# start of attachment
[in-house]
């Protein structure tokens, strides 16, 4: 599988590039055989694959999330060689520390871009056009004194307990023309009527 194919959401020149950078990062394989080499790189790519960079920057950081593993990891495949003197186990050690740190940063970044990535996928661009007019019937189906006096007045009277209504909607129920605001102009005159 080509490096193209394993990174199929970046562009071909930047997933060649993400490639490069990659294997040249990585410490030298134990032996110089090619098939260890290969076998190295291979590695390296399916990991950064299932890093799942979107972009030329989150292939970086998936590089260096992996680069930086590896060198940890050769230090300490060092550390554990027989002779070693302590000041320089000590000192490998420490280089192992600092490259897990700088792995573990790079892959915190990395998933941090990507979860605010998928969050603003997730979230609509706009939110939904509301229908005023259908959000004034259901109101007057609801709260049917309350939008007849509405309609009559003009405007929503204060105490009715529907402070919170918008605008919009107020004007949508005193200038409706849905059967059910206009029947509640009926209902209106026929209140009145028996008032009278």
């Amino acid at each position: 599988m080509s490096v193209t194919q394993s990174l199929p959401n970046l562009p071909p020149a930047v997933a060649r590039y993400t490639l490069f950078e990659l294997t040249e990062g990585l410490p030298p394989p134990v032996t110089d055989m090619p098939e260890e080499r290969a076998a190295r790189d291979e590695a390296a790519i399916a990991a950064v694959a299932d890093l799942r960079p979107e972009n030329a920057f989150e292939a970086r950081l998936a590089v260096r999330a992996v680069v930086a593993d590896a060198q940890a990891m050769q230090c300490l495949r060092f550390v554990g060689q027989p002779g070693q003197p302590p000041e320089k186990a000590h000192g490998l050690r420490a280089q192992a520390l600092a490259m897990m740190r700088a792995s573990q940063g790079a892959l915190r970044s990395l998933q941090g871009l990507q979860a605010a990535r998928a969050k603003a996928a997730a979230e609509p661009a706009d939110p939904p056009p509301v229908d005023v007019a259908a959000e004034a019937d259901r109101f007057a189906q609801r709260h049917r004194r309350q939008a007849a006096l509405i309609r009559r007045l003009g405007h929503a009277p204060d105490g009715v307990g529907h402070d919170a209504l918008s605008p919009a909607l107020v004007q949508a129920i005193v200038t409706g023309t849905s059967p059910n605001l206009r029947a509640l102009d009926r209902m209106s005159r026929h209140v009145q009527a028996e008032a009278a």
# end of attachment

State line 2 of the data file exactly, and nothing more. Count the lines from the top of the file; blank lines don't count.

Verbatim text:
């Protein structure tokens, strides 16, 4: 599988590039055989694959999330060689520390871009056009004194307990023309009527 194919959401020149950078990062394989080499790189790519960079920057950081593993990891495949003197186990050690740190940063970044990535996928661009007019019937189906006096007045009277209504909607129920605001102009005159 080509490096193209394993990174199929970046562009071909930047997933060649993400490639490069990659294997040249990585410490030298134990032996110089090619098939260890290969076998190295291979590695390296399916990991950064299932890093799942979107972009030329989150292939970086998936590089260096992996680069930086590896060198940890050769230090300490060092550390554990027989002779070693302590000041320089000590000192490998420490280089192992600092490259897990700088792995573990790079892959915190990395998933941090990507979860605010998928969050603003997730979230609509706009939110939904509301229908005023259908959000004034259901109101007057609801709260049917309350939008007849509405309609009559003009405007929503204060105490009715529907402070919170918008605008919009107020004007949508005193200038409706849905059967059910206009029947509640009926209902209106026929209140009145028996008032009278």